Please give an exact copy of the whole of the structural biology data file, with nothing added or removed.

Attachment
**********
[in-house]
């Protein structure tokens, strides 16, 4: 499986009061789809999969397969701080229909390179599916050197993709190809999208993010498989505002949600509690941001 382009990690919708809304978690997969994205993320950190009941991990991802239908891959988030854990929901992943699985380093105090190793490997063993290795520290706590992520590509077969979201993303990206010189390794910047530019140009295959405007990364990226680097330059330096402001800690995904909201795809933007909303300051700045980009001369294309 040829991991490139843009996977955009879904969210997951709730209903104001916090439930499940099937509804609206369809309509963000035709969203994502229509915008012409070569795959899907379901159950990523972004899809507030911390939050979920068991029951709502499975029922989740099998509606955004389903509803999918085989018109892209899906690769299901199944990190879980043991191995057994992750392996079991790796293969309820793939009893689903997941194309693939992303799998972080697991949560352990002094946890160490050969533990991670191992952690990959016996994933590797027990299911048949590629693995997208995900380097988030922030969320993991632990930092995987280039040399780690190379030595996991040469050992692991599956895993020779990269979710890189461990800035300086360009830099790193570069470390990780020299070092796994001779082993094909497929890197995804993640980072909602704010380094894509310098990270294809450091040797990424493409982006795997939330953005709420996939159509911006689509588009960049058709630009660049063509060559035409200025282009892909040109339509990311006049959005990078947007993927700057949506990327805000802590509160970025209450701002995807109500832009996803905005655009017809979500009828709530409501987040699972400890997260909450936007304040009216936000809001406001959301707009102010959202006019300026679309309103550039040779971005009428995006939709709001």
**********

[in-house]
């Protein structure tokens, strides 16, 4: 499986009061789809999969397969701080229909390179599916050197993709190809999208993010498989505002949600509690941001 382009990690919708809304978690997969994205993320950190009941991990991802239908891959988030854990929901992943699985380093105090190793490997063993290795520290706590992520590509077969979201993303990206010189390794910047530019140009295959405007990364990226680097330059330096402001800690995904909201795809933007909303300051700045980009001369294309 040829991991490139843009996977955009879904969210997951709730209903104001916090439930499940099937509804609206369809309509963000035709969203994502229509915008012409070569795959899907379901159950990523972004899809507030911390939050979920068991029951709502499975029922989740099998509606955004389903509803999918085989018109892209899906690769299901199944990190879980043991191995057994992750392996079991790796293969309820793939009893689903997941194309693939992303799998972080697991949560352990002094946890160490050969533990991670191992952690990959016996994933590797027990299911048949590629693995997208995900380097988030922030969320993991632990930092995987280039040399780690190379030595996991040469050992692991599956895993020779990269979710890189461990800035300086360009830099790193570069470390990780020299070092796994001779082993094909497929890197995804993640980072909602704010380094894509310098990270294809450091040797990424493409982006795997939330953005709420996939159509911006689509588009960049058709630009660049063509060559035409200025282009892909040109339509990311006049959005990078947007993927700057949506990327805000802590509160970025209450701002995807109500832009996803905005655009017809979500009828709530409501987040699972400890997260909450936007304040009216936000809001406001959301707009102010959202006019300026679309309103550039040779971005009428995006939709709001």